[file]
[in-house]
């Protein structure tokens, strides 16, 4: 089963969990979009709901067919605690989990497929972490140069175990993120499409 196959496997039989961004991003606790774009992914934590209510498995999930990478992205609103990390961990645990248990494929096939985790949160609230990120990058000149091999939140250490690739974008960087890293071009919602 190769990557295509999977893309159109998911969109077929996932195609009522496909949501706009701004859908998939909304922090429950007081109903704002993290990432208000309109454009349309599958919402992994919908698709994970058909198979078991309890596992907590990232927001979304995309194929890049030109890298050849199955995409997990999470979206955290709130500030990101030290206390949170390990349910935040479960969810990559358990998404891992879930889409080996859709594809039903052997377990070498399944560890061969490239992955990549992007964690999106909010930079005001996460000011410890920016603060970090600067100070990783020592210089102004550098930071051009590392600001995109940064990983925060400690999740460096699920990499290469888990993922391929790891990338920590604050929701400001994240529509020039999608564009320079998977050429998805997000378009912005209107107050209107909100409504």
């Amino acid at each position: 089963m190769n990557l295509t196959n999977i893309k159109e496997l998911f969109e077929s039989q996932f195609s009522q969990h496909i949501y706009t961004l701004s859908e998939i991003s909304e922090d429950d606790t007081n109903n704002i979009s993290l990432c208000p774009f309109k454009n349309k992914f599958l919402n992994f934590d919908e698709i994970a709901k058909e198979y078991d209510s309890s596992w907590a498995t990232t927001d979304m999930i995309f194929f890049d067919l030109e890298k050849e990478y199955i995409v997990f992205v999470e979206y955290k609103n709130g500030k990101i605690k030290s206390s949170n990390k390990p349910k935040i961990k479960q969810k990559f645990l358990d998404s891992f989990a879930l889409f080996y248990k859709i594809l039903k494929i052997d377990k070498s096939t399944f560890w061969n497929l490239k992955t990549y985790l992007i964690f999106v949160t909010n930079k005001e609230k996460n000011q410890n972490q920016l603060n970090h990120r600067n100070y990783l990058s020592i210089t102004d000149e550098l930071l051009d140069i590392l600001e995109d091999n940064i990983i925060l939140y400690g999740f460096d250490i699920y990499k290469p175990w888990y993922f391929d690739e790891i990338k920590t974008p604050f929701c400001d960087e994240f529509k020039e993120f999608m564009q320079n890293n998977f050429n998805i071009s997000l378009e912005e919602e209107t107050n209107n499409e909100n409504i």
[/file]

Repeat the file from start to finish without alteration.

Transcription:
[in-house]
């Protein structure tokens, strides 16, 4: 089963969990979009709901067919605690989990497929972490140069175990993120499409 196959496997039989961004991003606790774009992914934590209510498995999930990478992205609103990390961990645990248990494929096939985790949160609230990120990058000149091999939140250490690739974008960087890293071009919602 190769990557295509999977893309159109998911969109077929996932195609009522496909949501706009701004859908998939909304922090429950007081109903704002993290990432208000309109454009349309599958919402992994919908698709994970058909198979078991309890596992907590990232927001979304995309194929890049030109890298050849199955995409997990999470979206955290709130500030990101030290206390949170390990349910935040479960969810990559358990998404891992879930889409080996859709594809039903052997377990070498399944560890061969490239992955990549992007964690999106909010930079005001996460000011410890920016603060970090600067100070990783020592210089102004550098930071051009590392600001995109940064990983925060400690999740460096699920990499290469888990993922391929790891990338920590604050929701400001994240529509020039999608564009320079998977050429998805997000378009912005209107107050209107909100409504």
């Amino acid at each position: 089963m190769n990557l295509t196959n999977i893309k159109e496997l998911f969109e077929s039989q996932f195609s009522q969990h496909i949501y706009t961004l701004s859908e998939i991003s909304e922090d429950d606790t007081n109903n704002i979009s993290l990432c208000p774009f309109k454009n349309k992914f599958l919402n992994f934590d919908e698709i994970a709901k058909e198979y078991d209510s309890s596992w907590a498995t990232t927001d979304m999930i995309f194929f890049d067919l030109e890298k050849e990478y199955i995409v997990f992205v999470e979206y955290k609103n709130g500030k990101i605690k030290s206390s949170n990390k390990p349910k935040i961990k479960q969810k990559f645990l358990d998404s891992f989990a879930l889409f080996y248990k859709i594809l039903k494929i052997d377990k070498s096939t399944f560890w061969n497929l490239k992955t990549y985790l992007i964690f999106v949160t909010n930079k005001e609230k996460n000011q410890n972490q920016l603060n970090h990120r600067n100070y990783l990058s020592i210089t102004d000149e550098l930071l051009d140069i590392l600001e995109d091999n940064i990983i925060l939140y400690g999740f460096d250490i699920y990499k290469p175990w888990y993922f391929d690739e790891i990338k920590t974008p604050f929701c400001d960087e994240f529509k020039e993120f999608m564009q320079n890293n998977f050429n998805i071009s997000l378009e912005e919602e209107t107050n209107n499409e909100n409504i």